Communications Professor on Dangers of Multitasking
Zheng Wang, assistant professor of communication, is lead author of a new study demonstrating that trying to do two visual tasks at once hurts performance in both tasks significantly more than combining a visual and an audio task, like driving and talking on the phone.
Researchers had college students record all of their media use and other activities for 28 days, including why they used various media sources and what they got out of it. The findings showed that multitasking often gave the students an emotional boost, even when it hurt their cognitive functions, such as studying.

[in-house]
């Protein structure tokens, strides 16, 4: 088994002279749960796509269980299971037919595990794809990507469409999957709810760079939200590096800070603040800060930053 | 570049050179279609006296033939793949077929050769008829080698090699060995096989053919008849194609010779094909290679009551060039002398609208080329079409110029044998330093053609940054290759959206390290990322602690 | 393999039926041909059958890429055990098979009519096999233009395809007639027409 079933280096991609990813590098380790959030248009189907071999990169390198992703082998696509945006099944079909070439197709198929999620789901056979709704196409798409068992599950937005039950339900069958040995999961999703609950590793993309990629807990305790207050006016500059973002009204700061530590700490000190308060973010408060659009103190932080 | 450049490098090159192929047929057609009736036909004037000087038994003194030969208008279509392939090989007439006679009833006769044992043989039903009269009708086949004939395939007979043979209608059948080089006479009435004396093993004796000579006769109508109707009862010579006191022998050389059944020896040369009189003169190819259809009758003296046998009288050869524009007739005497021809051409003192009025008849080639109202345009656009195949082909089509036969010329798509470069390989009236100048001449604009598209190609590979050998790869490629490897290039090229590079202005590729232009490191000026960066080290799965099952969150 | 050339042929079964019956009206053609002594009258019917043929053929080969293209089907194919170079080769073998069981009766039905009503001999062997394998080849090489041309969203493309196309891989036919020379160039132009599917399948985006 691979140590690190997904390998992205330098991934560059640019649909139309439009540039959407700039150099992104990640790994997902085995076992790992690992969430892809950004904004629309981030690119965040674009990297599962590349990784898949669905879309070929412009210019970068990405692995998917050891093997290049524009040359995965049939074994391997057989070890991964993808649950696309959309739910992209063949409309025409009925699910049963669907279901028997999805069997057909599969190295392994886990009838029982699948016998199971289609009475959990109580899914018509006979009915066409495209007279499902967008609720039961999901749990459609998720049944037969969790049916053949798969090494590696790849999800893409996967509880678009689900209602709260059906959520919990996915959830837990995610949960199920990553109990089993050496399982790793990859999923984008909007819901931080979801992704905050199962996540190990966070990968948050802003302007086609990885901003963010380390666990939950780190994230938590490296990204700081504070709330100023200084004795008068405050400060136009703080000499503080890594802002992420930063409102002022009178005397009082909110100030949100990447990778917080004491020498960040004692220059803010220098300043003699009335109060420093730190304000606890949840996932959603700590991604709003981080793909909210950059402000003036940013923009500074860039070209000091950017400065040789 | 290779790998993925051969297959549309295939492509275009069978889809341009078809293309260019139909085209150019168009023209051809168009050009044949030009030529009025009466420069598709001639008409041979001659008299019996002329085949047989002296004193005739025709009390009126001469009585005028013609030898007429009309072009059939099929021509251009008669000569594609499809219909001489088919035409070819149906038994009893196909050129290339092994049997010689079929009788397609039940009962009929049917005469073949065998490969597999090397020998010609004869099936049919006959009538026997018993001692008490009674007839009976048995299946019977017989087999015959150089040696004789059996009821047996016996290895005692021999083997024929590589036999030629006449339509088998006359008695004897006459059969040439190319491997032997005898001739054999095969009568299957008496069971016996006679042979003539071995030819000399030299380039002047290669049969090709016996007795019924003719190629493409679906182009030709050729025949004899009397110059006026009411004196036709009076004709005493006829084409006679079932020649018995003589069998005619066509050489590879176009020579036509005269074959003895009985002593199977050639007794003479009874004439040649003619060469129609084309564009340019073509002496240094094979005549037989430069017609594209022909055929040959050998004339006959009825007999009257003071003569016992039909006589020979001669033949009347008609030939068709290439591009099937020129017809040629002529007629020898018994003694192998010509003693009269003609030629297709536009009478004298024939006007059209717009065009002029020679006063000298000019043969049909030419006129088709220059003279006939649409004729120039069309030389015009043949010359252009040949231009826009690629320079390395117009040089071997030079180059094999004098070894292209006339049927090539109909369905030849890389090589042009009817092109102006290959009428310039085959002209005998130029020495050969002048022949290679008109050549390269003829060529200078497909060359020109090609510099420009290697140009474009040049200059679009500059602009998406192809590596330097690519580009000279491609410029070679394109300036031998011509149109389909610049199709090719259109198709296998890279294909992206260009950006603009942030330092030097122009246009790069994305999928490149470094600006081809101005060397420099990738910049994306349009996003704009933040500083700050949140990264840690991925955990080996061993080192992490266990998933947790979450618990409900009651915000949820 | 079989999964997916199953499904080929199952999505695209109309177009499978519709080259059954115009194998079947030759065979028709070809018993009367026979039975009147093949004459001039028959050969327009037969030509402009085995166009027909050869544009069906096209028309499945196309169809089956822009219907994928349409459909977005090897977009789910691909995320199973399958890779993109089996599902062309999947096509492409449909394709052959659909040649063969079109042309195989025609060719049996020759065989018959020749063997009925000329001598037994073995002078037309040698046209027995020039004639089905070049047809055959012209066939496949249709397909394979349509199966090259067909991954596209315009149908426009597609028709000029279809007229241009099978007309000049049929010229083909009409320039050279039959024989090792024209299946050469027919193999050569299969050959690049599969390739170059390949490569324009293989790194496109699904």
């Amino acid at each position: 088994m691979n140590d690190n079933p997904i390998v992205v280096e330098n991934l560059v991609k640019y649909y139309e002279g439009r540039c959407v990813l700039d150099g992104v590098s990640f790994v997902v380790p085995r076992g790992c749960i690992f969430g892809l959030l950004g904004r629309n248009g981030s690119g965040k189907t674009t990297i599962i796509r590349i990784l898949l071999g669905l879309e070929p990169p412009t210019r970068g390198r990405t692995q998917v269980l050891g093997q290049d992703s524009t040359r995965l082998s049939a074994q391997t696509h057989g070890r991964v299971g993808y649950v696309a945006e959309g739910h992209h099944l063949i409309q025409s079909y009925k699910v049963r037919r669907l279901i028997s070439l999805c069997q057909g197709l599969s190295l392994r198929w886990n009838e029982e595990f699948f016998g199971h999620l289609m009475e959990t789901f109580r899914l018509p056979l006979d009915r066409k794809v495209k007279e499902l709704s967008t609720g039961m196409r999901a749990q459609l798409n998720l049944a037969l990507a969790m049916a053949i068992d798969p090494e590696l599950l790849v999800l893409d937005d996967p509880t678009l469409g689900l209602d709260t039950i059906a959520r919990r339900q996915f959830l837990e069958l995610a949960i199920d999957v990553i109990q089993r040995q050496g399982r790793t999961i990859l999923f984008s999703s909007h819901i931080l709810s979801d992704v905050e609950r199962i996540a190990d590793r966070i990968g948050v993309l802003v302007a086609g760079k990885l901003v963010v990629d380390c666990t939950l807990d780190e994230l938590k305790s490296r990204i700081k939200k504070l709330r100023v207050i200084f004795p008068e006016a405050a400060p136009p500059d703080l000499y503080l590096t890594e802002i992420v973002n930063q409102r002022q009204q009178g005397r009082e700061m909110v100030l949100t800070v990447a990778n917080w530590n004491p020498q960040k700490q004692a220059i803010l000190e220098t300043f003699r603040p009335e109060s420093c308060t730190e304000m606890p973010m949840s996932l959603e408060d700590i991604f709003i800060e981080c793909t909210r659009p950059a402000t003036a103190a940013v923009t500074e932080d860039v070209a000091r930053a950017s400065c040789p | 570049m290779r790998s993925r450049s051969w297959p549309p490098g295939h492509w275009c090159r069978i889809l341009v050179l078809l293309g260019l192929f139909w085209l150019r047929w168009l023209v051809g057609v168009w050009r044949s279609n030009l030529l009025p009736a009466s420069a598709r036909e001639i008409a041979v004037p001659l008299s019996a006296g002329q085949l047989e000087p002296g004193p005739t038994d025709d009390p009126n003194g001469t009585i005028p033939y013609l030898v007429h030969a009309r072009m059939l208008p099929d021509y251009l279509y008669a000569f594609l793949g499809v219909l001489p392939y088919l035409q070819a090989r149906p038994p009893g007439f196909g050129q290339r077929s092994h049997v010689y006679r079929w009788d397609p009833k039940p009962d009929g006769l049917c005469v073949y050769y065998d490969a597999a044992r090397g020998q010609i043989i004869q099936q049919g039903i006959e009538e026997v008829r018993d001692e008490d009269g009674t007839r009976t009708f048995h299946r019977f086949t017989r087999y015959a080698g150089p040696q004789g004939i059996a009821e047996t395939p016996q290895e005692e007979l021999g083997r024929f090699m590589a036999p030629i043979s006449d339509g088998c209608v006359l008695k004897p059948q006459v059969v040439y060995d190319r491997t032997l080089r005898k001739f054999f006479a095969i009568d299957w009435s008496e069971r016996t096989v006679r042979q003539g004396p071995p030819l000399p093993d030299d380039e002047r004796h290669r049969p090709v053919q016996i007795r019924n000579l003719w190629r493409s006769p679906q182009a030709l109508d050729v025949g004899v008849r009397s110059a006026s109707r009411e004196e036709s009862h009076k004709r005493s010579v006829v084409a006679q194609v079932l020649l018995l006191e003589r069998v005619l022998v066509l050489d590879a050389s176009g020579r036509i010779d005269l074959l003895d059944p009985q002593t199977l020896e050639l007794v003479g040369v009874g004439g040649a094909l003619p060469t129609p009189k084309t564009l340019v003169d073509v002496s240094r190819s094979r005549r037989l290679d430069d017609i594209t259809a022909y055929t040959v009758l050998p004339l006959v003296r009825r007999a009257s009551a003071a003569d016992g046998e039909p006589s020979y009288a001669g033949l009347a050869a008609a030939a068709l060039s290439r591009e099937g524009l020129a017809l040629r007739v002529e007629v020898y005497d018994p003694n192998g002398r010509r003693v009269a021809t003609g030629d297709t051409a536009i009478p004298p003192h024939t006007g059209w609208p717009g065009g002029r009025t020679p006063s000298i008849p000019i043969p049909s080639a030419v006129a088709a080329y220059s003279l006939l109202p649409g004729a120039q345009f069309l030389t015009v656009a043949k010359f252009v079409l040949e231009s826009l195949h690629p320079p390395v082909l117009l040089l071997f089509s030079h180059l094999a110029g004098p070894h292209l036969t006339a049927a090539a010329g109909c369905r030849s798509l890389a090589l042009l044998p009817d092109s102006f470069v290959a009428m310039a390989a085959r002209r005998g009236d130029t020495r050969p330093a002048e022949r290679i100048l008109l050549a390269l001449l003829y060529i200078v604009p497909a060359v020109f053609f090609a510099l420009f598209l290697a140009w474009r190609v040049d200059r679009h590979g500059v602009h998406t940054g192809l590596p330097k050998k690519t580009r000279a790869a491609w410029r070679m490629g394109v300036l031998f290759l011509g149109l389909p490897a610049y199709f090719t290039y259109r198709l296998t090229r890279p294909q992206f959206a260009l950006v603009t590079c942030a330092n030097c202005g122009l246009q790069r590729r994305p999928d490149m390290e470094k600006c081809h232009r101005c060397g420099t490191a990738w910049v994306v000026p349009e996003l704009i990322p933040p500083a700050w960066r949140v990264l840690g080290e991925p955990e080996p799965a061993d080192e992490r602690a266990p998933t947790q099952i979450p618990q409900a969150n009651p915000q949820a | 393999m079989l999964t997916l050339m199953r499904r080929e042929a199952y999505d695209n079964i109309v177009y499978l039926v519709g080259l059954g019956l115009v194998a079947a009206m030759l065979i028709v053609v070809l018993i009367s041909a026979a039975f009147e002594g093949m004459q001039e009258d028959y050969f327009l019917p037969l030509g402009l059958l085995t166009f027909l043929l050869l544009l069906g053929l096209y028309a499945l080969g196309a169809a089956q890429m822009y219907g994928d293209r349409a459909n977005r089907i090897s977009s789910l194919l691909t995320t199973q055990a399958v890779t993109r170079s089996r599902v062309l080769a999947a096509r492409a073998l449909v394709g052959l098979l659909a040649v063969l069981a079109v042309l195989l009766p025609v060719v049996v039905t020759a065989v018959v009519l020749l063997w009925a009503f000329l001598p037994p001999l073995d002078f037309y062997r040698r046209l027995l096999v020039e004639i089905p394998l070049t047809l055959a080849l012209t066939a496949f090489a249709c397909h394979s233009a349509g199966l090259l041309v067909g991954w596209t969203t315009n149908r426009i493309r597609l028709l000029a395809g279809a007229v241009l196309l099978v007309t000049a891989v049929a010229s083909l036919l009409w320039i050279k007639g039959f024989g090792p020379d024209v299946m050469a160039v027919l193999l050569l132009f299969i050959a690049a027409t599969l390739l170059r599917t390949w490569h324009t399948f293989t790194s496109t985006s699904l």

Eye-tracking technology used in the study showed that people's gaze moved around much more when they had two visual tasks compared to a visual and an audio task, and spent much less time fixated on any one task.
"They're both dangerous, but as both our behavioral performance data and eye tracking data suggest, texting is more dangerous to do while driving than talking on a phone, which is not a surprise," said Wang. "But what is surprising is that our results also suggest that people may perceive that texting is not more dangerous - they may think they can do a good job at two visual tasks at one time."
Read the press release, provided courtesy of Jeff Grabmeier, office of research communications, http://researchnews.osu.edu/archive/multitask.htm